David Jones, managing director of planning consultancy Evans Jones, weighs up the Newbury town centre masterplan.
To plan or not to plan, that is the question. I have reviewed and been involved in many town and city centre masterplans – seeing the good the bad and the downright ugly.
My initial response to the Newbury town centre masterplan was that it is no different to so many, indeed the 10 guiding principles could easily be applied to virtually every town in the country.
I have studied and speak regularly about town centre repurposing and regeneration. Whilst many have been quick to condemn the traditional high street as an outdated model, in this case, I agree with the masterplan writers who, like me, consider that the decline of the traditional high street and the impact of the pandemic creates huge opportunities which, if harnessed, can engender real lasting change.
We all understand the need to create places of interest with strong social capital. Towns need to continually change, reinvent and experiment through a variety of uses such as pop-ups, exhibitions, festivals and markets, underpinned with residential and employment uses and places of health and education. All are proven to increase footfall and create interest and excitement.
The aspirations of the plan are laudable and to be applauded. In many respects, the hard work – how to implement and bring about real lasting change – starts now.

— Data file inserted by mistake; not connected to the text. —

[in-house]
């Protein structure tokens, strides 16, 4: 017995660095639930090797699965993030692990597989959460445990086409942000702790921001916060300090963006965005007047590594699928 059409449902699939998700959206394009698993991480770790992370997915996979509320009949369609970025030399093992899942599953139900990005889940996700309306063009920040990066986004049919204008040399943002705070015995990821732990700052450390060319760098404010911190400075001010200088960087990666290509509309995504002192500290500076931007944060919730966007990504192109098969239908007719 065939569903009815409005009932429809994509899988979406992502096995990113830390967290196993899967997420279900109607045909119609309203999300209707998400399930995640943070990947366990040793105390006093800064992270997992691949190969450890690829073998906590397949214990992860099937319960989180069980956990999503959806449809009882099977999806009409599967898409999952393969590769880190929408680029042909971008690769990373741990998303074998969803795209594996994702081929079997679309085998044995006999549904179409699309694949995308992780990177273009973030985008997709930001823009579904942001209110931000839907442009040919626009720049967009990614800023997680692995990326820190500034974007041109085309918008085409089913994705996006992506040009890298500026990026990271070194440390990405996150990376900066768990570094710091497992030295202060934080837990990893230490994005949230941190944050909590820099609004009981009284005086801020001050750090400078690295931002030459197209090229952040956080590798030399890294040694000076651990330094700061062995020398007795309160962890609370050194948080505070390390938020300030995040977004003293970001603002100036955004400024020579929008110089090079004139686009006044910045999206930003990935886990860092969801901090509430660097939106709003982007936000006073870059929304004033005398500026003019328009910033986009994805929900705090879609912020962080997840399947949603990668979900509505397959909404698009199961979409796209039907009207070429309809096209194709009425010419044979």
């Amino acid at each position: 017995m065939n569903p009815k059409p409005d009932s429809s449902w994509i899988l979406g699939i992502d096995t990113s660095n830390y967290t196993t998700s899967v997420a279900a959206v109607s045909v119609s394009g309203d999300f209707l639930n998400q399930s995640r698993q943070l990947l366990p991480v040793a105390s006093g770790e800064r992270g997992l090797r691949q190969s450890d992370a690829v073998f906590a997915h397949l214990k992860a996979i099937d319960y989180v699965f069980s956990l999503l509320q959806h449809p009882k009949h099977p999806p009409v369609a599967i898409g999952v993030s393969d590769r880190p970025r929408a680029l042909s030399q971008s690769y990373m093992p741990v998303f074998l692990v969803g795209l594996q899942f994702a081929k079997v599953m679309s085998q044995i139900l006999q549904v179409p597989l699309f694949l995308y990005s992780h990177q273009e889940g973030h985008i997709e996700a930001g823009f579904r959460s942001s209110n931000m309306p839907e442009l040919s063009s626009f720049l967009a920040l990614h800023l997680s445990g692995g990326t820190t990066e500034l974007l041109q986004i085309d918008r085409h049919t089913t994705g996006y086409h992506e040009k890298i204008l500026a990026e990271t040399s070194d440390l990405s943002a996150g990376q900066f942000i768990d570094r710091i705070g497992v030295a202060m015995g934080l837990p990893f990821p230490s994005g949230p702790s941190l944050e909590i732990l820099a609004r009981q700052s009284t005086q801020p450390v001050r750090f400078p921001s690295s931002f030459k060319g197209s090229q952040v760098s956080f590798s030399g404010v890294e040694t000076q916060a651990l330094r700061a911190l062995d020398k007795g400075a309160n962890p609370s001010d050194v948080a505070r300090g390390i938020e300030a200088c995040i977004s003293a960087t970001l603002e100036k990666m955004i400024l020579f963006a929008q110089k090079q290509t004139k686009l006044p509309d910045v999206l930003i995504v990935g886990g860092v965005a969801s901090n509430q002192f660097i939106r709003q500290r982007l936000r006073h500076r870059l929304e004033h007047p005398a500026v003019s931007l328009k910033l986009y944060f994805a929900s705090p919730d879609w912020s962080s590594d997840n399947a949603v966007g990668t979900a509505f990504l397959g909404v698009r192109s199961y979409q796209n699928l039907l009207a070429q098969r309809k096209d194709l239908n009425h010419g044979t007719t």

What history tells us is that seeking to deliver change via the planning system rarely works. Adopting the plan as a supplementary planning document (SPD) will do nothing, in and of itself, to deliver change and so many aspirational SPDs simply sit on the shelf gathering dust.
In this instance, I like the way the writers have sought to identify easy quick wins, coupled with medium and longer-term objectives. Quick, meaningful results are so important to show a real political intent to change. However, the issues going forward will remain funding, funding, funding.
To facilitate real change, a combined approach will be required with public sector funds pump-priming the more aspirational objectives within the plan.
Overall, the masterplan is a well written document which captures the needs and requirements for town centres in this post Covid world. I look forward to seeing the plan being taken forward.
More expert views at https://ukpropertyforums.com/newbury-masterplan-welcomed-but-who-will-pay/
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